Before I began studying at Highgate School (in North London) in 1965, joining the Combined Cadet Force (‘CCF’) was compulsory. The CCF was military training for teenagers, who were dressed in full military uniforms. The school was well-equipped for CCF training, having an assault course, a shooting range, a fully-equipped armory, and several members of staff who had been, or still were, high ranking military officials.
Fortunately for me, joining the CCF became voluntary just after I joined the school. The CCF trained on Tuesday afternoons. Those, incuding me, who had opted out of the CCF, had to do something worthy instead of military training.
For a while I was enrolled in ‘Digweed’, a squad of pupils who helped with gardening in the school’s numerous properties. I was assigned to the garden of one of the boarding houses. I could not tell a wanted plant from a weed, and was therefore quite useless. We used to be given cups of tea halfway through the afternoon. It was tea with milk, which I detested in those days. So, my only useful contribution to Digweed was watering plants with the contents of my tea cup.
After a spell of Digweed, I was asked to visit a home for elderly people every Tuesday afternoon. My task was to chat with them. People who know me now will not believe how shy I was when I became a visitor to the home, but I was. The elderly folk living at the home used to sit in high backed chairs arranged around the walls of a large room. I was supposed to talk with them. I tried, but almost all of them were too far gone to respond. These Tuesday afternoon visits were dreary and depressing, as well as being pointless.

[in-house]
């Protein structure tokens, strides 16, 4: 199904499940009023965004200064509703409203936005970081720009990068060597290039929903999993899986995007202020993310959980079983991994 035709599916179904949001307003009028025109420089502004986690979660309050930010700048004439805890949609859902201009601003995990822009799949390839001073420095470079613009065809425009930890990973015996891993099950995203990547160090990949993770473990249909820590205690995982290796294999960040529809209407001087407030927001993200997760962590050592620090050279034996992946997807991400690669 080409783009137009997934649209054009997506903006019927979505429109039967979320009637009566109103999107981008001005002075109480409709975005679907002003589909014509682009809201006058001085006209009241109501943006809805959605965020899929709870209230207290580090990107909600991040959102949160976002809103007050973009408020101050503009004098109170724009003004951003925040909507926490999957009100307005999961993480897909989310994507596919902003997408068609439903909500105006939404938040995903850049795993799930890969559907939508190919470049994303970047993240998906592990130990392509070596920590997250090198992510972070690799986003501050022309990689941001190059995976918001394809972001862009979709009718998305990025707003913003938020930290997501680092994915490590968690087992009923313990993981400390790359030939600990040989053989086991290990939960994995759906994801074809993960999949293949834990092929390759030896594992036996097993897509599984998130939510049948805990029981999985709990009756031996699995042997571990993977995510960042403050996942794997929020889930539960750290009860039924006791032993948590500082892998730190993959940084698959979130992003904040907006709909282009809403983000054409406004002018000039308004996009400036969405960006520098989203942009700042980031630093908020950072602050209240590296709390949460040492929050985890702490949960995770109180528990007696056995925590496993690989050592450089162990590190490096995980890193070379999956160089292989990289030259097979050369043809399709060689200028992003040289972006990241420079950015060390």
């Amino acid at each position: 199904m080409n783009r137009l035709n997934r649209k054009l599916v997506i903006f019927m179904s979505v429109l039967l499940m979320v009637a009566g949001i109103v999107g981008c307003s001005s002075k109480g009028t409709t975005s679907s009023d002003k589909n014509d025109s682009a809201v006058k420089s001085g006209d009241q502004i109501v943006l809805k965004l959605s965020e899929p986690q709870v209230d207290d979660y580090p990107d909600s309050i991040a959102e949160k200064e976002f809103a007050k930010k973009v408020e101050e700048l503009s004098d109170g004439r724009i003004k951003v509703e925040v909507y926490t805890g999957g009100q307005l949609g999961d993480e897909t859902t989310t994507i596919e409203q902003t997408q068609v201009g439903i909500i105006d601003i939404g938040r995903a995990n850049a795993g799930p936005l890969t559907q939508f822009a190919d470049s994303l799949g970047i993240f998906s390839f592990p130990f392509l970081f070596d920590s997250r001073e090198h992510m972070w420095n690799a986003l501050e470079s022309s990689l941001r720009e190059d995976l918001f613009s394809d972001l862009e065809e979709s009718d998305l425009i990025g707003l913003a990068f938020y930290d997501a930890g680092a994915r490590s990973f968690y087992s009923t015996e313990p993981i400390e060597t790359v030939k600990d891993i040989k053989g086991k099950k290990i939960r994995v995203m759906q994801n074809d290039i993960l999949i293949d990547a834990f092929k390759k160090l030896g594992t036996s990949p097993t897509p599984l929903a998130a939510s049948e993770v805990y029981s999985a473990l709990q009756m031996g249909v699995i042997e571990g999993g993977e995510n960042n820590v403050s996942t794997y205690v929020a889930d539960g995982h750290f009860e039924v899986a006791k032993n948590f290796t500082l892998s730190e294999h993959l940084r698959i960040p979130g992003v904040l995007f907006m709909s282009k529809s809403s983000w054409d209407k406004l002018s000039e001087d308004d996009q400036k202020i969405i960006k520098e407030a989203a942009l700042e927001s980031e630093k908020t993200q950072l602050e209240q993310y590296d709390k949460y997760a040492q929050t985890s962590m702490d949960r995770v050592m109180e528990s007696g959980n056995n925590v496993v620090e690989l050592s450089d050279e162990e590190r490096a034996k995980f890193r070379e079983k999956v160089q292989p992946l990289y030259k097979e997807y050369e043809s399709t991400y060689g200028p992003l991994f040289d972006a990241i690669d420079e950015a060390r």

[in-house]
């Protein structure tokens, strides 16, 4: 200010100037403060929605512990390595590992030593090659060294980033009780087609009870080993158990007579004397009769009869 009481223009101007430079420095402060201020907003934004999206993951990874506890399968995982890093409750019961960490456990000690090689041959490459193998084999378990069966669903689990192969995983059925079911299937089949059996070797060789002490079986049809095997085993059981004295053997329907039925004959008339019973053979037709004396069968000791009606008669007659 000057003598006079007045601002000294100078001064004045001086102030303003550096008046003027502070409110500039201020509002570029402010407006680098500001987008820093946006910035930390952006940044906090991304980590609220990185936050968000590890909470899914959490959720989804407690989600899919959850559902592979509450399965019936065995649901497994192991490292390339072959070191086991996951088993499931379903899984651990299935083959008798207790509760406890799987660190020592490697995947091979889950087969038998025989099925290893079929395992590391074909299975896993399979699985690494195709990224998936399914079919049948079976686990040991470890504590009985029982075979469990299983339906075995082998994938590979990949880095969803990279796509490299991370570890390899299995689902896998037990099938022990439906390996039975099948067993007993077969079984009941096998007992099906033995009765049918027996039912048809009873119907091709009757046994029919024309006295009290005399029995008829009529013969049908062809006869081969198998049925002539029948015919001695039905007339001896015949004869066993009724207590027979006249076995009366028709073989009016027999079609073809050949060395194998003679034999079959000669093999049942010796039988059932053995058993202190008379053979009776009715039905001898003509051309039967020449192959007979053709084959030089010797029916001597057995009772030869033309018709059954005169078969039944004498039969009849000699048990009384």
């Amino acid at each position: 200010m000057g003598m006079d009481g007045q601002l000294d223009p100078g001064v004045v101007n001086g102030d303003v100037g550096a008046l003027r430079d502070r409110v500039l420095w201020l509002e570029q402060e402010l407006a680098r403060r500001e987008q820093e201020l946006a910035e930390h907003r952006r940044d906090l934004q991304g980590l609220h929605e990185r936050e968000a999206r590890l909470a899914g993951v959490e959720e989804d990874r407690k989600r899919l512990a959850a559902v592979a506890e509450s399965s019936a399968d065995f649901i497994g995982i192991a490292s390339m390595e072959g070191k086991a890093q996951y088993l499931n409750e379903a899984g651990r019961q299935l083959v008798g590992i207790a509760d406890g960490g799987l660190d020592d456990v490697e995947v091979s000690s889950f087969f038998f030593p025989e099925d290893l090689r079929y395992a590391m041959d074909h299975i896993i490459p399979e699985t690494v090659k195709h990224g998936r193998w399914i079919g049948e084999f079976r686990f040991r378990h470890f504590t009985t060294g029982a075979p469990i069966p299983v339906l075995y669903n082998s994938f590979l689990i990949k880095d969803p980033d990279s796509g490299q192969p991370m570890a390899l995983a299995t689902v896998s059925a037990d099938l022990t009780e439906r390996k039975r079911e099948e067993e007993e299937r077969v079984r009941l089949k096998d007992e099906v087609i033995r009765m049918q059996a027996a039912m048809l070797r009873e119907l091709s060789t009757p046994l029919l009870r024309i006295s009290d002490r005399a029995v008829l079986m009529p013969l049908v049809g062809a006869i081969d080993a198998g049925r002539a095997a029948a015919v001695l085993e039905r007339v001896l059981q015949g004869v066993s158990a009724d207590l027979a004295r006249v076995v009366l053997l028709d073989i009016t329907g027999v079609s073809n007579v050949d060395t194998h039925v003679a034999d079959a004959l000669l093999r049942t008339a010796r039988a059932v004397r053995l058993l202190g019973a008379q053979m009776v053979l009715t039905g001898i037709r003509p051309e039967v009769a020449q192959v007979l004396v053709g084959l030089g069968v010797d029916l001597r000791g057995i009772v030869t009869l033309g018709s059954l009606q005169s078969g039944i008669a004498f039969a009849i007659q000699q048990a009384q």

There was one old lady, who was very chatty and friendly. However, she was not present every time that I visited. She told me that whenever she could, she would run away from the home, but would always be found and brought back.
One Tuesday, I rang the doorbell of the home. One of the staff opened the front door, but prevented me from entering. Behind her, I saw a coffin resting on a trolley in the hallway. “Best you don’t come in today,” the staff member whispered to me. I know it sounds wrong, but I was really pleased that the coffin had spared me yet another afternoon of misery with those poor distressed gentlefolk.